How Nancy Jackson Married Kate Wilson and Other Tales of Rebellious Girls & Daring Young Women

How Nancy Jackson Married Kate Wilson and Other Tales of Rebellious Girls & Daring Young Women

How Nancy Jackson Married Kate Wilson and Other Tales of Rebellious Girls & Daring Young Women

How Nancy Jackson Married Kate Wilson and Other Tales of Rebellious Girls & Daring Young Women

Synopsis

Boyhood is the most familiar province of Mark Twain's fiction, but a reader doesn't have to look far to find feminine territory-and it's not the perfectly neat and respectable place where you'd expect to see Becky Thatcher. This is a fictional world where rather than polishing their domestic arts and waiting for marriage proposals, girls are fighting battles, riding stallions, rescuing boys from rivers, cross-dressing, debating religion, hunting, squaring off against angry bulls, or, in what may be the most flagrant flouting of Victorian convention, marrying other women. This special edition brings together the best of Twain's stories about unconventional girls and women, from Eve as she names the animals in Eden to Joan of Arc to the transvestite farce of a young man named Alice from the Wapping district of London. Whatever they're doing-bopping boys with a baseball bat in "Hellfire Hotchkiss," treating the author to a life story and a dogsled ride in "The Esquimau Maiden's Romance," or sacrificing all for the sake of a horse, as in "A Horse's Tale"-these women and girls are surprising, provocative, and irresistibly entertaining in the great Twain tradition in which they now finally take their rightful place.

Excerpt

This edition brings together for the first time Mark Twain's stories that feature girls and independent, unmarried young women. Although Twain wrote adolescent female fiction principally between 1895 and 1905, his earliest piece of that genre was published in 1864 and his last was written in 1908. Not only do these stories reflect Twain's changing representation of young women over forty years (essentially his entire writing career), they reflect changing ideas in his culture about gender and the rapidly evolving roles of women in American society at the time.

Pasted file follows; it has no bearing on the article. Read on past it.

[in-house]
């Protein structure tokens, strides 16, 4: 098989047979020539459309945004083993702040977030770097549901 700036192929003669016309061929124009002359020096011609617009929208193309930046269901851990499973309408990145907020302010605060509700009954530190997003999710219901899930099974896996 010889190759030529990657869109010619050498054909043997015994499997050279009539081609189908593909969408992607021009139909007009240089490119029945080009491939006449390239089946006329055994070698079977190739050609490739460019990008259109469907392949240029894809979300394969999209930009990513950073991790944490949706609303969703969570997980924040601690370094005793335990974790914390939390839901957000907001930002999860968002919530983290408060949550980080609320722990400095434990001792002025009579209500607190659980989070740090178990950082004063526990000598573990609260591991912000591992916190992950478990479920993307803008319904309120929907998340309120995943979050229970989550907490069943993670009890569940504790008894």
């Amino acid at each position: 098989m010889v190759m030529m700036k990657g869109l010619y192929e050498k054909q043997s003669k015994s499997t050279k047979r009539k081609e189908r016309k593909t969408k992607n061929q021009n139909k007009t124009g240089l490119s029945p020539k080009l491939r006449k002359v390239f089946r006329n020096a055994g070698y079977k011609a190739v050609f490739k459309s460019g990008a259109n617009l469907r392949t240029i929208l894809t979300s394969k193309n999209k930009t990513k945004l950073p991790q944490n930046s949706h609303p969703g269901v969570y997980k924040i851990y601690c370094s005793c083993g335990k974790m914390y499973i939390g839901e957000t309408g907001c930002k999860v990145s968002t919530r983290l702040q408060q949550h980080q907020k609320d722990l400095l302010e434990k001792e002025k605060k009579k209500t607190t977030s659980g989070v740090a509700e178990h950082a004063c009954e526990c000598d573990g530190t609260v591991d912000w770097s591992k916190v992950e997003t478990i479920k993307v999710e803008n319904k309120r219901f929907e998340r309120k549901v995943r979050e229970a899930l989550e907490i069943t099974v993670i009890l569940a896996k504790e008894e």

During the last decade Mark Twain scholarship has focused extensively on his representation of race and gender. Recent feminist and gender-related contributions to Twain scholarship include: Susan Gillman's Dark Twins: Imposture and Identity in Mark Twain's America, Peter Stoneley's Mark Twain and the Feminine Aesthetic, Laura Skandera-Trombley's Mark Twain in the Company of Women, and J. D. Stahl's Mark Twain, Culture, and Gender, as well as important essays by Shelly Fisher Fishkin and Vic Doyno, among others. the presence of teenaged girls in Twain's life and writing has been an important subject of inquiry in these studies.

Like many Victorian men, Clemens struggled to accept changing concepts of sexual identity and gender roles, yet simultaneously held reservations about the strides women were making toward greater independence at the end of the nineteenth century. the stories assembled in this edition should be both entertaining and insightful to those interested in late-Victorian gender conflicts and the evolving roles of girls and women in American society.

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